This week marks the end of NME as we all have known it, with the print edition of the weekly music paper coming to an end. In truth, the writing has been on the wall for a long time. There has of course been the well-reported demise of print media for a long time now, but there are many other publications that have continued to survive and even thrive. So why has the paper that was once the guardian of music within the UK been unable to survive?
A British version of Rolling Stone, NME initially grew up on writers that lived the life as much as the artists they wrote about. These accomplished writers were deep into the scene and the words they wrote were gospel to teenagers across the country. Teenagers that had no other way of finding out what new music was coming out, no streaming services, no social media and no internet. It was a different time and the times changed, NME didn’t.
It grew more digitally aware competition the likes of Noisey, Vice, SBTV, GRM Daily, HYPEBEAST and the list goes on and on. Those that were more in tune with the wave of change from rock music that NME prided itself on, towards hip-hop, R’n’B and grime. The competition understood the nature of content creation, it was making videos, it was uploading social posts and it was moving quicker than once a week. It was talking to a new audience, while NME was still talking to its old audience. That NME audience, it grew up and stopped caring about the newest single and suddenly the trailblazing NME, was playing catch-up and has been ever since.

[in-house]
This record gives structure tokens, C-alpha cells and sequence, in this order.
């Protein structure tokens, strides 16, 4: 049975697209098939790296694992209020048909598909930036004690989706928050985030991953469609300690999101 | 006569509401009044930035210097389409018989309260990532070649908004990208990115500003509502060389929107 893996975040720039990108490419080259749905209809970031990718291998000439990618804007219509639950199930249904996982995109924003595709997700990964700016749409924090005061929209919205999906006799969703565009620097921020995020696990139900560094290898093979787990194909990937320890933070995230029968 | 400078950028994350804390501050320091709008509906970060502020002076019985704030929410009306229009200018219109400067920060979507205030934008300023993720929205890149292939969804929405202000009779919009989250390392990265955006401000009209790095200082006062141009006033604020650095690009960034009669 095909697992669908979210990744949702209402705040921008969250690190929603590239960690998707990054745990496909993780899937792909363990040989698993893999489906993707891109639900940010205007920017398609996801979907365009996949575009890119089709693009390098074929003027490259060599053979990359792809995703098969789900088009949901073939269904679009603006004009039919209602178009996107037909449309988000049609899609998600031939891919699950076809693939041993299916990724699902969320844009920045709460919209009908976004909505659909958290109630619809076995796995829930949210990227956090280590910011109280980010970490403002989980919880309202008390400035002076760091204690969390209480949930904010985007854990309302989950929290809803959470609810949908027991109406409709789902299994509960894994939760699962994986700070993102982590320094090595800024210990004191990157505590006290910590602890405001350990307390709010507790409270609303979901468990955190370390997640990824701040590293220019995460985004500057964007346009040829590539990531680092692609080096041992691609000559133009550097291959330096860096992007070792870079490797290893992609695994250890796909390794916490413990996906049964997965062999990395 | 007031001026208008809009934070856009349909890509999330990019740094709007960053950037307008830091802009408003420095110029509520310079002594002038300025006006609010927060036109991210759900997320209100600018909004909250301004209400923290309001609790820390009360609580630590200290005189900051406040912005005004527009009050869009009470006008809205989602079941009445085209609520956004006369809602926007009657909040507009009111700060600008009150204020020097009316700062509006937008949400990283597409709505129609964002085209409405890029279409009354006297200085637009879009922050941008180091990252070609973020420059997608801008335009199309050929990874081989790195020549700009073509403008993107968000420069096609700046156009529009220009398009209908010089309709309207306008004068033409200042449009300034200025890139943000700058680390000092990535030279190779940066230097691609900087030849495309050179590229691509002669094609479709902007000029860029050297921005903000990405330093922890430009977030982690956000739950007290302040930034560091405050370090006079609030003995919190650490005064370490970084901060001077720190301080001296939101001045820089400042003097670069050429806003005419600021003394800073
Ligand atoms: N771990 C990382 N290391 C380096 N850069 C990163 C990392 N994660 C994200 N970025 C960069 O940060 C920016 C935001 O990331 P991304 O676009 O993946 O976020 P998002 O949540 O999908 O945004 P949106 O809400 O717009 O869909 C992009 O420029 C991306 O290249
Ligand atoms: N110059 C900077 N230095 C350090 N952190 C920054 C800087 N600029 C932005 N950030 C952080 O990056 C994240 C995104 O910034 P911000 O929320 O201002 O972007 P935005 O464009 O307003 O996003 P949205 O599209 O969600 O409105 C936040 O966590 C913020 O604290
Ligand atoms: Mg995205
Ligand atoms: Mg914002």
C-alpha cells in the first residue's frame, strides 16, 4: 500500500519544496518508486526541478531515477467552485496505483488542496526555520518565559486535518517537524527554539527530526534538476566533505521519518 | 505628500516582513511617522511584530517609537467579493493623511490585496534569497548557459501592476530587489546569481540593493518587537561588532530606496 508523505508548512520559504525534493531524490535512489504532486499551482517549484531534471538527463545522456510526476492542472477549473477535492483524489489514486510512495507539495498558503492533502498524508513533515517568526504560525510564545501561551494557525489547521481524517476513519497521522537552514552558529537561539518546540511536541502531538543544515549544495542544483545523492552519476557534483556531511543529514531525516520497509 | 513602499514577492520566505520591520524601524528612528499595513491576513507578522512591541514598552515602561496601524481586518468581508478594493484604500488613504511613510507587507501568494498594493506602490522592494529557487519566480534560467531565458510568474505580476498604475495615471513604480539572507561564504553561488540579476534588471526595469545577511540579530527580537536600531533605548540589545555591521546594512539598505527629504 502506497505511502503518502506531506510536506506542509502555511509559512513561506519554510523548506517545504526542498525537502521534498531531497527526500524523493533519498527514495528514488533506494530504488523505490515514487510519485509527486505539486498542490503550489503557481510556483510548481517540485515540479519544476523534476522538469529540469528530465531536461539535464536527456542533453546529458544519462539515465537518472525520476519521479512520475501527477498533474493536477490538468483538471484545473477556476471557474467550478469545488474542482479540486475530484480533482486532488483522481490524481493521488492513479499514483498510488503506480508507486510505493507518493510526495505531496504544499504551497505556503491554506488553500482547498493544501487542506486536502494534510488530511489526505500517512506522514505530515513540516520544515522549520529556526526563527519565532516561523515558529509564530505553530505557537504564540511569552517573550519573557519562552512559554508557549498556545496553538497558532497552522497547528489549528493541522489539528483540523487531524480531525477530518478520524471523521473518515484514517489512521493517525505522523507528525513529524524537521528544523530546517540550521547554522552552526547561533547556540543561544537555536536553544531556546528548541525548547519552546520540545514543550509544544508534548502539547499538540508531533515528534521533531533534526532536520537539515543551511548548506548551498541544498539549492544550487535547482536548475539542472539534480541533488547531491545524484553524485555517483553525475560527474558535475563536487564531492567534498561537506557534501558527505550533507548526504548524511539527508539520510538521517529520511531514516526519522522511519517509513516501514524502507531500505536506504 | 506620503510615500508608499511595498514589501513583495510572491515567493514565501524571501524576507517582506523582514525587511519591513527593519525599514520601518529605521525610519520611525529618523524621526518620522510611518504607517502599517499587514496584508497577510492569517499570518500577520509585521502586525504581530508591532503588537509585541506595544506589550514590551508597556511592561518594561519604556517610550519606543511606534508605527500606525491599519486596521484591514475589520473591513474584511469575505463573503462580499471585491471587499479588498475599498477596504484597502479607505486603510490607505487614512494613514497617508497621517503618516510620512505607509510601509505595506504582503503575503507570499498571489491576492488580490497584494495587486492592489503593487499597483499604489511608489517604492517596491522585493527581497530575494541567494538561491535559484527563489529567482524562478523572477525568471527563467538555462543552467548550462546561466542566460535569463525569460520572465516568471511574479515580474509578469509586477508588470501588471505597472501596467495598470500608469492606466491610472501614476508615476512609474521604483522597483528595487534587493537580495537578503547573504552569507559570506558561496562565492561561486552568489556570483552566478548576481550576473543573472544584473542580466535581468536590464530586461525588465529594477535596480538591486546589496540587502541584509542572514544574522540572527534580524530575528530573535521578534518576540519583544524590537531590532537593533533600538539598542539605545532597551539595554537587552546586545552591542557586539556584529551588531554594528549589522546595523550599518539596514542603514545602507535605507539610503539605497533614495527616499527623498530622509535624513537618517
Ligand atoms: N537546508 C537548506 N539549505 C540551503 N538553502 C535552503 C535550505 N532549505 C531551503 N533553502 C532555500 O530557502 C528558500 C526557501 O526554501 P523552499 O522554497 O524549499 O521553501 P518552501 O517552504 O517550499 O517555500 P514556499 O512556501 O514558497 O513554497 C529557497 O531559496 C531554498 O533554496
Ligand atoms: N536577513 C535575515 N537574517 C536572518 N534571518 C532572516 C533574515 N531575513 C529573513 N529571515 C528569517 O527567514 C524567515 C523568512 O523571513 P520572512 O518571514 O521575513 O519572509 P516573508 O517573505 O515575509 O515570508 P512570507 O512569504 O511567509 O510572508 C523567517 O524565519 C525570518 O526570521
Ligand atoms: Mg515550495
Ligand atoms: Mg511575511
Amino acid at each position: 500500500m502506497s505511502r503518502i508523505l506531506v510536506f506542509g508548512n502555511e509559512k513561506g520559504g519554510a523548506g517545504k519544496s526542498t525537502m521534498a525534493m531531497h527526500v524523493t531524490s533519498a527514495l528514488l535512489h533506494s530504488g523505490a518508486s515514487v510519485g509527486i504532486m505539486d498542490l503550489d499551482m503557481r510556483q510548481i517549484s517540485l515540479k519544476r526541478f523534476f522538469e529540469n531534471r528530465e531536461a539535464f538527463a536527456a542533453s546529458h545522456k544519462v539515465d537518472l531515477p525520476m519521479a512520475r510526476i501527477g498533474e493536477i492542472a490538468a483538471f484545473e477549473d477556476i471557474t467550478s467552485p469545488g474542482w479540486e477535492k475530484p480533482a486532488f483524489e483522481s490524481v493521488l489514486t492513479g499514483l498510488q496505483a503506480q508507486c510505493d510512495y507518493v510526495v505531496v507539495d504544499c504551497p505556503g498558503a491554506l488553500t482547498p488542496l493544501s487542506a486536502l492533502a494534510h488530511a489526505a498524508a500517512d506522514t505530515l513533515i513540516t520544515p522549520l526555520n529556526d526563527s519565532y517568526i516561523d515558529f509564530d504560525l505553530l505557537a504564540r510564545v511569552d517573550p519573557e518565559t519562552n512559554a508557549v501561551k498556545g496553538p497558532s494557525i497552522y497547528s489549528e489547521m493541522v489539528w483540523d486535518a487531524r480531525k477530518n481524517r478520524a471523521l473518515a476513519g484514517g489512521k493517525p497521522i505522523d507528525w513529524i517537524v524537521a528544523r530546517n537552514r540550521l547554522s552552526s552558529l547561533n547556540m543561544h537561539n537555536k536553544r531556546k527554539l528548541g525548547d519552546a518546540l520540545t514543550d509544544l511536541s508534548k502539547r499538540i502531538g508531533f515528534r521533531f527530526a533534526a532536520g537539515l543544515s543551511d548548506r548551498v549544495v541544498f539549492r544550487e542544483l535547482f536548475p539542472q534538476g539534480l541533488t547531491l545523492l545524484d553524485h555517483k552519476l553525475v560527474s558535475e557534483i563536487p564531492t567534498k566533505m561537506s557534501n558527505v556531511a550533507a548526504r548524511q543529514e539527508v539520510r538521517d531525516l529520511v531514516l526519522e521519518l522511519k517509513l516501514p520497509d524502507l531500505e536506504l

It has been said that the end of the print edition will mark a new focus on expanding the digital arm of NME. So although this is not the end, it can’t be ignored that this is a major moment for British music press and for those, like me who grew up reading the weekly paper. When I was in High School I was actually published in NME in the letters section, complaining about the music industry releasing bonus CDs weeks after loyal fans had bought the album at release. How times have changed.